Tip: Single-column layouts also make responsive design a breeze but there are parts of your page (service sections, product feeds, etc.), where you might want to triple up into three columns for desktops and larger displays.
#3: The magic number technique
Three really is the magic number when it comes to grouping pieces of information together.
Why is that?
Well, it turns out the human brain is only really capable of remembering three or four pieces of new information at any one time – any more than that and the details start to get a little fuzzy and some might disappear altogether.
Next, we also have a psychological phenomenon, known as the serial position effect, where people naturally interpret the first and last piece of info on a list as being the most important.
There’s also the rule of three in writing and the rule of odds in design – a whole bunch of reasons why you should be grouping pieces of info into sets of threes.
The trick is to lead with the most important point and end with the second most important point (serial position effect) because these will have the most impact and be more memorable.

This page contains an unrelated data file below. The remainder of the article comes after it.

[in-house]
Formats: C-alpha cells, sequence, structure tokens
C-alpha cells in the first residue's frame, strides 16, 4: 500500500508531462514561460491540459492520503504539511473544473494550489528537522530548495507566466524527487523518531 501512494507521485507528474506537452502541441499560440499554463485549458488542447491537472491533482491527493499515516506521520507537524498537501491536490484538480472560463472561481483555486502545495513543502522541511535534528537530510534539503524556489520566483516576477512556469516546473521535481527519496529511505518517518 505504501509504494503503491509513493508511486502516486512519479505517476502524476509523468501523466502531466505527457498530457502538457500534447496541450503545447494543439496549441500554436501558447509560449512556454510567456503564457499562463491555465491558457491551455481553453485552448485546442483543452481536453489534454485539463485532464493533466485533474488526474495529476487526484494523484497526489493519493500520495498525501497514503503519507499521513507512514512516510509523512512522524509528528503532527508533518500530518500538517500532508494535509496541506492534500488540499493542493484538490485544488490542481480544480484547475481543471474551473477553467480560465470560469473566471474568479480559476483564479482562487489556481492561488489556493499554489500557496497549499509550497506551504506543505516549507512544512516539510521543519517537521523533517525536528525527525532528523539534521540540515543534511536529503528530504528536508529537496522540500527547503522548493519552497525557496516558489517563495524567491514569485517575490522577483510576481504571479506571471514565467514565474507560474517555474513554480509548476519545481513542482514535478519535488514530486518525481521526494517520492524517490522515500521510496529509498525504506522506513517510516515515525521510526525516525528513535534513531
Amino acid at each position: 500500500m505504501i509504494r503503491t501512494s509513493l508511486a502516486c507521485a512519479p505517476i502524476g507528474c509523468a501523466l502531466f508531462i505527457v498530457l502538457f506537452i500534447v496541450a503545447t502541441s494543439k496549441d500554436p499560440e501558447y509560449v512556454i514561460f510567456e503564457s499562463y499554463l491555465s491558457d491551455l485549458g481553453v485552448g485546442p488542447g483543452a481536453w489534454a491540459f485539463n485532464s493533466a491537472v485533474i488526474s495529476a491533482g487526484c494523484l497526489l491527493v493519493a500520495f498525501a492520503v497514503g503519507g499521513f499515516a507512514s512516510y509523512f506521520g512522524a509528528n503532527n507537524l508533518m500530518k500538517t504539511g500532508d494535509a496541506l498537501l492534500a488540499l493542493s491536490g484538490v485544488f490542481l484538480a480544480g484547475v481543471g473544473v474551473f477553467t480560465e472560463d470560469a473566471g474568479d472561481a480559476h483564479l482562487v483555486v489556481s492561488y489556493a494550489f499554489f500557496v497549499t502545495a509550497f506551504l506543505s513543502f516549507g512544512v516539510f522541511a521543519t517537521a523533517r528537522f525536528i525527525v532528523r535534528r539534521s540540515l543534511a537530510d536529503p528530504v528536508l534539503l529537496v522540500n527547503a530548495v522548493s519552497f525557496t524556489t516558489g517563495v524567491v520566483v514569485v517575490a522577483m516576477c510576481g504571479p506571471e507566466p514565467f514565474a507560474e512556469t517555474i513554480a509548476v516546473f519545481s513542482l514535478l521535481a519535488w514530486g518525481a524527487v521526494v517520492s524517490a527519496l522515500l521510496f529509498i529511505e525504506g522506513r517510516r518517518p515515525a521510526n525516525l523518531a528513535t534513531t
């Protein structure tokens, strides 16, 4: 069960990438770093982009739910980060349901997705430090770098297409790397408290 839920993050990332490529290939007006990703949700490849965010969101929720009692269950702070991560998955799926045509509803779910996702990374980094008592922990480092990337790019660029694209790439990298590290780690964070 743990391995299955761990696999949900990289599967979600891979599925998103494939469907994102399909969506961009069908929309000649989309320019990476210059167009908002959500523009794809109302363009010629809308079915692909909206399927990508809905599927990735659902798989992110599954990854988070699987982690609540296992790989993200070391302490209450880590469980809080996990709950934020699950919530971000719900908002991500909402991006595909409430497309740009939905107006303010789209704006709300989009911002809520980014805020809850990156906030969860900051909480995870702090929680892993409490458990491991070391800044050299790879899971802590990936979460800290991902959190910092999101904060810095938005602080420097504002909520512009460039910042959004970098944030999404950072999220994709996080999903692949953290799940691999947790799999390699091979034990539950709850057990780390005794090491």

#4: the inverted pyramid
We’ve looked at the inverted pyramid in previous articles and this is one of the most important design principles in CRO.
This technique vertically stacks content with centre-aligned text, which gradually decreases in width. This creates an inverted pyramid or, in other words, an arrow pointing directly to your CTA button.
Again, make this template the default starting place for your CTA designs and all you really need to worry about is crafting the right message for your CTA copy.
#5: Use multi-step forms
Of all the CRO tests we’ve run here at Venture Harbour, this is the one that has yielded the biggest returns on a consistent basis.
We’re talking about increasing conversions by 300%-743% for ourselves and our clients.
Like many companies, we weren’t too impressed with our firm conversion rates (or our clients’ either). So we decided to do something about it and went back to the drawing board with form design.